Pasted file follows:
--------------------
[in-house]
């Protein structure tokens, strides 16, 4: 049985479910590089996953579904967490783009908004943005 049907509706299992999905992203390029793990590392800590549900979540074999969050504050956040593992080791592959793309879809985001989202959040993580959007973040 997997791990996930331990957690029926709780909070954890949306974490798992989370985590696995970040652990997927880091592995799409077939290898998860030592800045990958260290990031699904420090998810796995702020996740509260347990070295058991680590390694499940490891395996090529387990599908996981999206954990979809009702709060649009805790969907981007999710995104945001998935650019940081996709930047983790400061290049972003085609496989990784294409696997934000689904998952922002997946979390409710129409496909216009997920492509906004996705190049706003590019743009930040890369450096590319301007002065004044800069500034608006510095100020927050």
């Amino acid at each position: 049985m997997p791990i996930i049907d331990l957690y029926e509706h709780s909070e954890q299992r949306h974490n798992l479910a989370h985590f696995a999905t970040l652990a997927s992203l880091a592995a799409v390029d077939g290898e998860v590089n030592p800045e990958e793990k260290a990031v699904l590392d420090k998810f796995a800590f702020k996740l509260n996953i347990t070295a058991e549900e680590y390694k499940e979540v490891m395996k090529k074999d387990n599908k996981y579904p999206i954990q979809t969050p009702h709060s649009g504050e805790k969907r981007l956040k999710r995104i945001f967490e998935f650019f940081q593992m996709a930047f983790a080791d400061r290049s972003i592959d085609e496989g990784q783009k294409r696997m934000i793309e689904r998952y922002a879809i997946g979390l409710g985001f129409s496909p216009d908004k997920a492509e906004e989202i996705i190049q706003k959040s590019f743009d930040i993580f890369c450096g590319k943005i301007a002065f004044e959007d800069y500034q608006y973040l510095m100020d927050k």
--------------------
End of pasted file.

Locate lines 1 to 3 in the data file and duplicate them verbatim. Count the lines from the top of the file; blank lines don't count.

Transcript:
[in-house]
């Protein structure tokens, strides 16, 4: 049985479910590089996953579904967490783009908004943005 049907509706299992999905992203390029793990590392800590549900979540074999969050504050956040593992080791592959793309879809985001989202959040993580959007973040 997997791990996930331990957690029926709780909070954890949306974490798992989370985590696995970040652990997927880091592995799409077939290898998860030592800045990958260290990031699904420090998810796995702020996740509260347990070295058991680590390694499940490891395996090529387990599908996981999206954990979809009702709060649009805790969907981007999710995104945001998935650019940081996709930047983790400061290049972003085609496989990784294409696997934000689904998952922002997946979390409710129409496909216009997920492509906004996705190049706003590019743009930040890369450096590319301007002065004044800069500034608006510095100020927050």
């Amino acid at each position: 049985m997997p791990i996930i049907d331990l957690y029926e509706h709780s909070e954890q299992r949306h974490n798992l479910a989370h985590f696995a999905t970040l652990a997927s992203l880091a592995a799409v390029d077939g290898e998860v590089n030592p800045e990958e793990k260290a990031v699904l590392d420090k998810f796995a800590f702020k996740l509260n996953i347990t070295a058991e549900e680590y390694k499940e979540v490891m395996k090529k074999d387990n599908k996981y579904p999206i954990q979809t969050p009702h709060s649009g504050e805790k969907r981007l956040k999710r995104i945001f967490e998935f650019f940081q593992m996709a930047f983790a080791d400061r290049s972003i592959d085609e496989g990784q783009k294409r696997m934000i793309e689904r998952y922002a879809i997946g979390l409710g985001f129409s496909p216009d908004k997920a492509e906004e989202i996705i190049q706003k959040s590019f743009d930040i993580f890369c450096g590319k943005i301007a002065f004044e959007d800069y500034q608006y973040l510095m100020d927050k």